New data show college financial-aid completion rates in New York are five percentage points lower than they were pre-pandemic.
An education advocacy group aims to get more students financially on track for college. Analysis from The Education Trust-New York found the Free Application for Federal Student Aid (FAFSA) completion rate gap persists two years into the pandemic, particularly for schools serving students from low-income backgrounds.
Jeff Smink, deputy director of The Education Trust-New York, said the figures are concerning.
“We know that higher completion rates of FAFSA leads to more students enrolling in college, particularly from low-income areas,” Smink observed. “So this can also be a leading indicator of maybe something we are seeing from the pandemic, which could be a lot of students dropped out. We know some students were forced to take jobs.”
New York students are missing out on an estimated $152 million in federal financial aid by not filling out the FAFSA, plus other resources from the New York State Tuition Assistance Program.
Smink pointed out The Education Trust offers an online toolkit for students and families explaining the FAFSA process, along with other federal and state dollars available for tuition assistance.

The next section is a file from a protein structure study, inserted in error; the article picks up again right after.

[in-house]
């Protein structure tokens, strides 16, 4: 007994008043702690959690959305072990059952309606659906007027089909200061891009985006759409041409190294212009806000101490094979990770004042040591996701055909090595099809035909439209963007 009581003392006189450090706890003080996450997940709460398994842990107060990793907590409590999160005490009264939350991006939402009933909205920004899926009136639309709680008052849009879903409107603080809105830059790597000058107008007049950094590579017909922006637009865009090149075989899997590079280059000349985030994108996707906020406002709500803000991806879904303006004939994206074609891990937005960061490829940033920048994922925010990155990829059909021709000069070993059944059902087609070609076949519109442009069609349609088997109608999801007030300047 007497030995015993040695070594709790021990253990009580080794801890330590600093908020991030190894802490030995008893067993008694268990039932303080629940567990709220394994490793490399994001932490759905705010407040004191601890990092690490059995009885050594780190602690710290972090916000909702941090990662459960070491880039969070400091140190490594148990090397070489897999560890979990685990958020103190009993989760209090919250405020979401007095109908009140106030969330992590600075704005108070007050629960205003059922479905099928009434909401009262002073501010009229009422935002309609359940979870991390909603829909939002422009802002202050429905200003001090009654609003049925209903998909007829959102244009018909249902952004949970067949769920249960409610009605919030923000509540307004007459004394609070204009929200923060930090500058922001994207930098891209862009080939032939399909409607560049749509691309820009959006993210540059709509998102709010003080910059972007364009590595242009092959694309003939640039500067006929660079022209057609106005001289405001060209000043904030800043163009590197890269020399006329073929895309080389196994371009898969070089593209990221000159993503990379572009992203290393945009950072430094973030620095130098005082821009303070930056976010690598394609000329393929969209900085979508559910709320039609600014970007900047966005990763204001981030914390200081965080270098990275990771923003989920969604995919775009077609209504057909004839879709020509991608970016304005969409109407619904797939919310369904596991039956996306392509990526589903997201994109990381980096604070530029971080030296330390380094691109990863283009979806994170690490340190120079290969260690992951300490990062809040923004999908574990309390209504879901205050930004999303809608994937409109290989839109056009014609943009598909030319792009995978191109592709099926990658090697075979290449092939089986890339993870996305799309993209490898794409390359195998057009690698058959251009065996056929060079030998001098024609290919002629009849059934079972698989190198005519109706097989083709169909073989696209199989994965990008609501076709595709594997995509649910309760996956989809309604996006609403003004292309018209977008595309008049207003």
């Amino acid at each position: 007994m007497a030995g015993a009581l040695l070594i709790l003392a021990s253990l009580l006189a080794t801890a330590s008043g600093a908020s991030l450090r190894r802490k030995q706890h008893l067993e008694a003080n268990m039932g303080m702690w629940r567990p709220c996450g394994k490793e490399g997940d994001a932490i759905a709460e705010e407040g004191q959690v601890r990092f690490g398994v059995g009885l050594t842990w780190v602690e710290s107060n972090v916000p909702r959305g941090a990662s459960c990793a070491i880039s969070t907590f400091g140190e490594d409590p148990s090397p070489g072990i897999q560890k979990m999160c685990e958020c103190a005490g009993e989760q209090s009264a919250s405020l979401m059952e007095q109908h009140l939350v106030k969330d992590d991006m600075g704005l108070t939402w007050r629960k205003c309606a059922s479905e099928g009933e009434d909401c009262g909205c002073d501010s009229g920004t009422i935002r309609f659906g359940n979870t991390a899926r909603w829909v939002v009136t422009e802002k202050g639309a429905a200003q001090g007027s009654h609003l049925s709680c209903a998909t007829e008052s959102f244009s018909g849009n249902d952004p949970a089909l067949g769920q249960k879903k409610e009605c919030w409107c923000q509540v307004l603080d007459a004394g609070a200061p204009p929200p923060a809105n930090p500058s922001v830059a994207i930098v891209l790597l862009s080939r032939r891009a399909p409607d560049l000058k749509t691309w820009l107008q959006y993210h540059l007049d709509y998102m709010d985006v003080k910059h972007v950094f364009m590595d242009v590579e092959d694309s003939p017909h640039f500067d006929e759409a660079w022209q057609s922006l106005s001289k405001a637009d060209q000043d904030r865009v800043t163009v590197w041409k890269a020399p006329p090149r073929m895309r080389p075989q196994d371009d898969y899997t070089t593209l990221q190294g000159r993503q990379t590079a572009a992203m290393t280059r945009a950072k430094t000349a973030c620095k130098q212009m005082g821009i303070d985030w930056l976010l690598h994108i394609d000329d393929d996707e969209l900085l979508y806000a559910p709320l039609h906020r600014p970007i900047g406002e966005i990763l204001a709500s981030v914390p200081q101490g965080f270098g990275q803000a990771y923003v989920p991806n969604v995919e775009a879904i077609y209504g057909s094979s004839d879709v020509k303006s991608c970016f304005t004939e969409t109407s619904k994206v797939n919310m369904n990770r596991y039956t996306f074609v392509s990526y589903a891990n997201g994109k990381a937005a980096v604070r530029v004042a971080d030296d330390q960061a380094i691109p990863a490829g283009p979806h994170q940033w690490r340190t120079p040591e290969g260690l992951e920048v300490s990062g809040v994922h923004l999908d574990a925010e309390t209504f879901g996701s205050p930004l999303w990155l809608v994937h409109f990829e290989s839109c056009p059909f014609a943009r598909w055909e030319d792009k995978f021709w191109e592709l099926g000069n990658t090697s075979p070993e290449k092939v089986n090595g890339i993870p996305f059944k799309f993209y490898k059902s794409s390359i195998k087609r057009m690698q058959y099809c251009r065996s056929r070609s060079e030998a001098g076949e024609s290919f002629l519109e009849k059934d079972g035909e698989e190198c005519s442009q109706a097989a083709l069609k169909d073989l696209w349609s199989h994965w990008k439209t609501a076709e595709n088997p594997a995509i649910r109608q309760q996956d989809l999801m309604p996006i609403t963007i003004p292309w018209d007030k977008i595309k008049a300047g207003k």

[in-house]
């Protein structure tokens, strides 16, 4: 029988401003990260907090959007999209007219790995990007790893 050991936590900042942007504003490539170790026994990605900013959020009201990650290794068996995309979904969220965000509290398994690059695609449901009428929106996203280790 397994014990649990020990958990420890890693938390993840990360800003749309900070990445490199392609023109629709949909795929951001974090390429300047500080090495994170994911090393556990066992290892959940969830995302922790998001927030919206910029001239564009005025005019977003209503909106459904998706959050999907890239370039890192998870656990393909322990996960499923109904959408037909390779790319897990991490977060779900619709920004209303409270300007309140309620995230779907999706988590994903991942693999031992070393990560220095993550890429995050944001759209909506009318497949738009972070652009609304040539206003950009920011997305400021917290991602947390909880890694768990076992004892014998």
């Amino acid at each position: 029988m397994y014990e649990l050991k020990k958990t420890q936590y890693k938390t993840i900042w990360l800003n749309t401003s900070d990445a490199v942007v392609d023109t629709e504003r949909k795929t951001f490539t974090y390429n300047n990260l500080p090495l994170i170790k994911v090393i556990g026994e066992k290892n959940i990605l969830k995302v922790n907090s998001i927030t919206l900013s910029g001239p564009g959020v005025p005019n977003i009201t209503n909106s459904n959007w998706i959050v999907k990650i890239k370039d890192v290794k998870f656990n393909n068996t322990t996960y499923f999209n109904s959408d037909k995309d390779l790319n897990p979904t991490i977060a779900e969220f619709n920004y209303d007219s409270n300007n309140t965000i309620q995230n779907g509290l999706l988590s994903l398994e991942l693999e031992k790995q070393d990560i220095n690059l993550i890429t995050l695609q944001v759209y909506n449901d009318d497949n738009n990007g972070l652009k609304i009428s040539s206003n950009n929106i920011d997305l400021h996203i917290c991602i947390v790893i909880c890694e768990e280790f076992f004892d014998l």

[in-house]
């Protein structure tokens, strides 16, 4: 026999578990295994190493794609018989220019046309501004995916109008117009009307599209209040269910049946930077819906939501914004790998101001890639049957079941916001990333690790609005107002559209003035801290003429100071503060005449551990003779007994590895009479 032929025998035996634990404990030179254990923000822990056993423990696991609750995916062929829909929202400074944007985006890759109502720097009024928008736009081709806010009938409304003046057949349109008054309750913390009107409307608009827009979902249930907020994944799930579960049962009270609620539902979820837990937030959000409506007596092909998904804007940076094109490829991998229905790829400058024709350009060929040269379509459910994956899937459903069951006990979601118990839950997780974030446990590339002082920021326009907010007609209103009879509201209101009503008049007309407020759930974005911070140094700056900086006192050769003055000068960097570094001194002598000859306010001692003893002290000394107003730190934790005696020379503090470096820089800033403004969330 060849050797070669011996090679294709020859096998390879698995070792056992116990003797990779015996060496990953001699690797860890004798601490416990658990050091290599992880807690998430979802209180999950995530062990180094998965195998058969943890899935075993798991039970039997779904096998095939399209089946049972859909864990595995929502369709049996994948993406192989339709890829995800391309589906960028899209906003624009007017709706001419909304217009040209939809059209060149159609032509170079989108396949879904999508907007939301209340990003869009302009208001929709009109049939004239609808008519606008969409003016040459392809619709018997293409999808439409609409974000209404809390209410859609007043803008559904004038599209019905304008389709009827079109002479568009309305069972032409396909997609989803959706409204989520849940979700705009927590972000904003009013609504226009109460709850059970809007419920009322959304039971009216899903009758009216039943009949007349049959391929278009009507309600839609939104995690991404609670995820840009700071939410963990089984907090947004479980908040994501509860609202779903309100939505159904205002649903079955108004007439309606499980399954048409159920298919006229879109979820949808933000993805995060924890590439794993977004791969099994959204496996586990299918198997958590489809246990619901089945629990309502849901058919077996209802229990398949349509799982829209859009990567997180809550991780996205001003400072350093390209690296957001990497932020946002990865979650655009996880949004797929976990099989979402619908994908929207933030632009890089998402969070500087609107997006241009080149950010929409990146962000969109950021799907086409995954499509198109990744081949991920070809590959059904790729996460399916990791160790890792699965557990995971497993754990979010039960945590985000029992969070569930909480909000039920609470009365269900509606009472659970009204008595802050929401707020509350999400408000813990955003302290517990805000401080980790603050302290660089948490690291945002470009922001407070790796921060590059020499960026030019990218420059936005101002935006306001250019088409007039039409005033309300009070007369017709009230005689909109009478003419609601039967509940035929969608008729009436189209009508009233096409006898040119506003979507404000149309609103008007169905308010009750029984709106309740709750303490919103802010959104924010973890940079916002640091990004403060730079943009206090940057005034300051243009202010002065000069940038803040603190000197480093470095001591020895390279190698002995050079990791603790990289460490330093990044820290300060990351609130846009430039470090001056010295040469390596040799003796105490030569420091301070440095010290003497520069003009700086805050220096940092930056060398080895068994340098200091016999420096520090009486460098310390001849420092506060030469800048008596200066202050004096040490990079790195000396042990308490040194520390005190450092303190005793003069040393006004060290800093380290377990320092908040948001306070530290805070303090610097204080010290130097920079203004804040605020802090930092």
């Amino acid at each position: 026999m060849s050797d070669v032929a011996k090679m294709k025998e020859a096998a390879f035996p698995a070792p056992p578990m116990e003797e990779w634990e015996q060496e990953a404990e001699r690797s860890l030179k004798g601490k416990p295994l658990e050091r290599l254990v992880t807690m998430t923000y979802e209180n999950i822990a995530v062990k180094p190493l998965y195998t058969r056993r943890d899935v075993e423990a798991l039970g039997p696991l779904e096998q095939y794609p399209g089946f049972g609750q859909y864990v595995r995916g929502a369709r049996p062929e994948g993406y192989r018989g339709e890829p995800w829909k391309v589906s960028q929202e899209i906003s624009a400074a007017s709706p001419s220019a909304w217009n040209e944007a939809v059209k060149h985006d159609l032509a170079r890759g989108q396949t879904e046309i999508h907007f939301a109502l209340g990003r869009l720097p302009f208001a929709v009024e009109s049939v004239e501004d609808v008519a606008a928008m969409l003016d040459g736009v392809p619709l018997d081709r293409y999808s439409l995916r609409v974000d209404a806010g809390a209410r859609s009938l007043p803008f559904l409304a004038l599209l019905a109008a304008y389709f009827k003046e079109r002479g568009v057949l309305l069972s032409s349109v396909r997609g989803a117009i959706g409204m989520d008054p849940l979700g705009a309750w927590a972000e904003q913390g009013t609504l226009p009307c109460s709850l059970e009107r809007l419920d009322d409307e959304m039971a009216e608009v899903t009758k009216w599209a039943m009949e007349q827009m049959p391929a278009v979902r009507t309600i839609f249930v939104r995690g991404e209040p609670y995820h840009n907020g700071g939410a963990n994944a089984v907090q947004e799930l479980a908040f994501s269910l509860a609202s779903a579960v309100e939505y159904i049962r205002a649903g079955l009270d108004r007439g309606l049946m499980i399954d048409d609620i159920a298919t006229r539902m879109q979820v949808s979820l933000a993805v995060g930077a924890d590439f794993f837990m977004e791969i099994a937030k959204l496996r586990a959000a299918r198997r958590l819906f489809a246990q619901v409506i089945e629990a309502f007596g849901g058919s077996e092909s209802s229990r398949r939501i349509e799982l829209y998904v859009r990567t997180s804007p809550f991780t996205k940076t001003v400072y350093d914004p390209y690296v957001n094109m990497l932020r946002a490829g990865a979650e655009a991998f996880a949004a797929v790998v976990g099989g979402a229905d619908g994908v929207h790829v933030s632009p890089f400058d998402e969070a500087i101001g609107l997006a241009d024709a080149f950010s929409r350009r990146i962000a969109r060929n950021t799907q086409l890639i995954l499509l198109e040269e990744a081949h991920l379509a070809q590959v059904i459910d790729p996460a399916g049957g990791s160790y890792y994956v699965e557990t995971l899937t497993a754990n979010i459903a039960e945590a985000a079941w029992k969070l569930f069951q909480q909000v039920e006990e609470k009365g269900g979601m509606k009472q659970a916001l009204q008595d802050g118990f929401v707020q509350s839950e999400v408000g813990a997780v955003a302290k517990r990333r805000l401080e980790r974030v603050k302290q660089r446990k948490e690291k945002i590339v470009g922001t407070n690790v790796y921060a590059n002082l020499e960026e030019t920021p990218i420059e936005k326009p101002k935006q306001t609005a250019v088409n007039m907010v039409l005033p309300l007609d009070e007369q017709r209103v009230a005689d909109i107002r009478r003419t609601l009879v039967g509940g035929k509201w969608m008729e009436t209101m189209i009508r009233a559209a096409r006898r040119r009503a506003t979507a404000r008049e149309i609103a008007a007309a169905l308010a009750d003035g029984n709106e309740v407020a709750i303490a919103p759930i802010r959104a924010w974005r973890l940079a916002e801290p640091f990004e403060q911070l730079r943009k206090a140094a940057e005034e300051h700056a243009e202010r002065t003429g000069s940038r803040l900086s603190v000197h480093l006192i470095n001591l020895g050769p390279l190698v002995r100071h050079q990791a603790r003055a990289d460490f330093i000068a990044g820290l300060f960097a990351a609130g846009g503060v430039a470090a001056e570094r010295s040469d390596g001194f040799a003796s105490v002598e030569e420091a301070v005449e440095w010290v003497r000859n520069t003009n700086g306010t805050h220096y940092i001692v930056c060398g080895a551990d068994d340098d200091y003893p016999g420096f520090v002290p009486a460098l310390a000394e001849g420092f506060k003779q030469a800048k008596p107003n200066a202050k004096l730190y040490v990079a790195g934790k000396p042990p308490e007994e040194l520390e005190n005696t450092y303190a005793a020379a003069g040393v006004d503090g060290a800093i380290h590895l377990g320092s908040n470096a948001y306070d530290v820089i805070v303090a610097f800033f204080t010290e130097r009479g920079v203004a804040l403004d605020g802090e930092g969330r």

He explained it is about taking a community-wide approach to ensure students have the resources they need to complete their applications.
“One of the things we’ve seen be successful is having schools and guidance counselors really push this information and work with students,” Smink noted. “But also having community partners work with schools and work with students to improve those completion rates.”
The Education Trust also supports the New York FAFSA Completion Challenge, which recognizes schools with high FAFSA completion rates and make big strides in improving completion rates.
After May 1, 12 awards will be granted across the state to schools, offering $750 to be used as a scholarship for students.
Emily Scott is a reporter and producer in Philadelphia. She previously worked at WHYY, Philadelphia’s NPR station and is a 2018 graduate of Temple University and the Salt Institute for Documentary Studies. Now she reports for the Public News Service as part of the New York News Connection. Click here to support their mission! Send them an email at [email protected].